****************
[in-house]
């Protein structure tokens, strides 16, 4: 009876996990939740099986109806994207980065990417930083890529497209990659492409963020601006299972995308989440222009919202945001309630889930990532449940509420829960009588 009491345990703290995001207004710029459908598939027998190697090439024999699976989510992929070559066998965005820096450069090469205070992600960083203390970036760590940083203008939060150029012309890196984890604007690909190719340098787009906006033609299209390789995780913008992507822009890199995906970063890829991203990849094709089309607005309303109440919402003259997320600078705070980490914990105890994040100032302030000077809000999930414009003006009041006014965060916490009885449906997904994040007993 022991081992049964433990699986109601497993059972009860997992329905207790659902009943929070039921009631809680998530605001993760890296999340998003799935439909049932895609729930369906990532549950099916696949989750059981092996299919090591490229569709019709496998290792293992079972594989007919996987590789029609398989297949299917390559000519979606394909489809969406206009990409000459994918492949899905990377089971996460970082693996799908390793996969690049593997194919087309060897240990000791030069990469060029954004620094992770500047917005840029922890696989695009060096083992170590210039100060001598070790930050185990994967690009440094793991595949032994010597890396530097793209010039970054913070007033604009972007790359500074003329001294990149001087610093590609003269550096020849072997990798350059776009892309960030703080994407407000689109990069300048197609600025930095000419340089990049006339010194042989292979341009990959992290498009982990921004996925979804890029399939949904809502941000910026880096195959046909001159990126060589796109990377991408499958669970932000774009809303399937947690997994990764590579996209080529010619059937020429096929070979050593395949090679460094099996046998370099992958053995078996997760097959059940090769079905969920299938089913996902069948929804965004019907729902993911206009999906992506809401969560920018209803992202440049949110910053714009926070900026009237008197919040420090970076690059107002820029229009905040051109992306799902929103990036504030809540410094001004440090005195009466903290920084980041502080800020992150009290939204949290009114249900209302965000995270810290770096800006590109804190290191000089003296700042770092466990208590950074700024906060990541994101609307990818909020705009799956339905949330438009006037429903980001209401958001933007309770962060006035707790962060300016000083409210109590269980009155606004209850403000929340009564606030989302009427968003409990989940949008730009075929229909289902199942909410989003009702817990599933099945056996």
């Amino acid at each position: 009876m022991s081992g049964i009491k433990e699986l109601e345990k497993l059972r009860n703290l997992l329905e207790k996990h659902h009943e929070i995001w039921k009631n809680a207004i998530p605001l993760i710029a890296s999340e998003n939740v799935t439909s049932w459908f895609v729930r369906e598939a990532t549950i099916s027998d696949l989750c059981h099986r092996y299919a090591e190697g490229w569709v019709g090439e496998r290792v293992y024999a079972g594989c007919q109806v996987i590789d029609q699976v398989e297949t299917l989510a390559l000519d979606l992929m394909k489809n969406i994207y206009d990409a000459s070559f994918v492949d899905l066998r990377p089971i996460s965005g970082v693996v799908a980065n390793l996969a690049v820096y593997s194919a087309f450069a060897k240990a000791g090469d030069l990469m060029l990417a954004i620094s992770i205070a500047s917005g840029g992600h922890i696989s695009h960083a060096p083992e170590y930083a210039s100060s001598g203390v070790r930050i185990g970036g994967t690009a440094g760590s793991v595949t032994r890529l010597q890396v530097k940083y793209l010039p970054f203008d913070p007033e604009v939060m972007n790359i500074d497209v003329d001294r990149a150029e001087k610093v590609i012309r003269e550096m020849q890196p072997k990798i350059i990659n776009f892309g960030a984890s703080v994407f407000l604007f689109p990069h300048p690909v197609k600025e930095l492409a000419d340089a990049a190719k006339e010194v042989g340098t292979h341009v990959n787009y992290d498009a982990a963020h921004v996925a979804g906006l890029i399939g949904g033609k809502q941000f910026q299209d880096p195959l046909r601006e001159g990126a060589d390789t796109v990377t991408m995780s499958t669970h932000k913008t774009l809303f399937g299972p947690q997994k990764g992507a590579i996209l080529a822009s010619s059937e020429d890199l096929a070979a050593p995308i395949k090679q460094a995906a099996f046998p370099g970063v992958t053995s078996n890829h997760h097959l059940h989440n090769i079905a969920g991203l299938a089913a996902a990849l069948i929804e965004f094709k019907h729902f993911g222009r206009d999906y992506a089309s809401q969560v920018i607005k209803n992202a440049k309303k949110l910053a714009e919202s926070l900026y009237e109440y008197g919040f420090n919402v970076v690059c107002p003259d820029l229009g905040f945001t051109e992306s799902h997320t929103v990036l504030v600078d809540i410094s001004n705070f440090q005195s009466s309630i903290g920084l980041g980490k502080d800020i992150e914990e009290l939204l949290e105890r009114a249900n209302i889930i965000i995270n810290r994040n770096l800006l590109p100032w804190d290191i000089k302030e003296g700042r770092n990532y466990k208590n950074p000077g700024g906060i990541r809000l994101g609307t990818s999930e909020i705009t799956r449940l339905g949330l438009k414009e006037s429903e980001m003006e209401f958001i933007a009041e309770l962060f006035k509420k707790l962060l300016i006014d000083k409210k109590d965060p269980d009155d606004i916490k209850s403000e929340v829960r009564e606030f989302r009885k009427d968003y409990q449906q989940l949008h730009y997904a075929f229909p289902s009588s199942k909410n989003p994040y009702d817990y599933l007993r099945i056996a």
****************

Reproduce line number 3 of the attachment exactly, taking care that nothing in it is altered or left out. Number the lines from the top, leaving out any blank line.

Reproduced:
């Amino acid at each position: 009876m022991s081992g049964i009491k433990e699986l109601e345990k497993l059972r009860n703290l997992l329905e207790k996990h659902h009943e929070i995001w039921k009631n809680a207004i998530p605001l993760i710029a890296s999340e998003n939740v799935t439909s049932w459908f895609v729930r369906e598939a990532t549950i099916s027998d696949l989750c059981h099986r092996y299919a090591e190697g490229w569709v019709g090439e496998r290792v293992y024999a079972g594989c007919q109806v996987i590789d029609q699976v398989e297949t299917l989510a390559l000519d979606l992929m394909k489809n969406i994207y206009d990409a000459s070559f994918v492949d899905l066998r990377p089971i996460s965005g970082v693996v799908a980065n390793l996969a690049v820096y593997s194919a087309f450069a060897k240990a000791g090469d030069l990469m060029l990417a954004i620094s992770i205070a500047s917005g840029g992600h922890i696989s695009h960083a060096p083992e170590y930083a210039s100060s001598g203390v070790r930050i185990g970036g994967t690009a440094g760590s793991v595949t032994r890529l010597q890396v530097k940083y793209l010039p970054f203008d913070p007033e604009v939060m972007n790359i500074d497209v003329d001294r990149a150029e001087k610093v590609i012309r003269e550096m020849q890196p072997k990798i350059i990659n776009f892309g960030a984890s703080v994407f407000l604007f689109p990069h300048p690909v197609k600025e930095l492409a000419d340089a990049a190719k006339e010194v042989g340098t292979h341009v990959n787009y992290d498009a982990a963020h921004v996925a979804g906006l890029i399939g949904g033609k809502q941000f910026q299209d880096p195959l046909r601006e001159g990126a060589d390789t796109v990377t991408m995780s499958t669970h932000k913008t774009l809303f399937g299972p947690q997994k990764g992507a590579i996209l080529a822009s010619s059937e020429d890199l096929a070979a050593p995308i395949k090679q460094a995906a099996f046998p370099g970063v992958t053995s078996n890829h997760h097959l059940h989440n090769i079905a969920g991203l299938a089913a996902a990849l069948i929804e965004f094709k019907h729902f993911g222009r206009d999906y992506a089309s809401q969560v920018i607005k209803n992202a440049k309303k949110l910053a714009e919202s926070l900026y009237e109440y008197g919040f420090n919402v970076v690059c107002p003259d820029l229009g905040f945001t051109e992306s799902h997320t929103v990036l504030v600078d809540i410094s001004n705070f440090q005195s009466s309630i903290g920084l980041g980490k502080d800020i992150e914990e009290l939204l949290e105890r009114a249900n209302i889930i965000i995270n810290r994040n770096l800006l590109p100032w804190d290191i000089k302030e003296g700042r770092n990532y466990k208590n950074p000077g700024g906060i990541r809000l994101g609307t990818s999930e909020i705009t799956r449940l339905g949330l438009k414009e006037s429903e980001m003006e209401f958001i933007a009041e309770l962060f006035k509420k707790l962060l300016i006014d000083k409210k109590d965060p269980d009155d606004i916490k209850s403000e929340v829960r009564e606030f989302r009885k009427d968003y409990q449906q989940l949008h730009y997904a075929f229909p289902s009588s199942k909410n989003p994040y009702d817990y599933l007993r099945i056996a």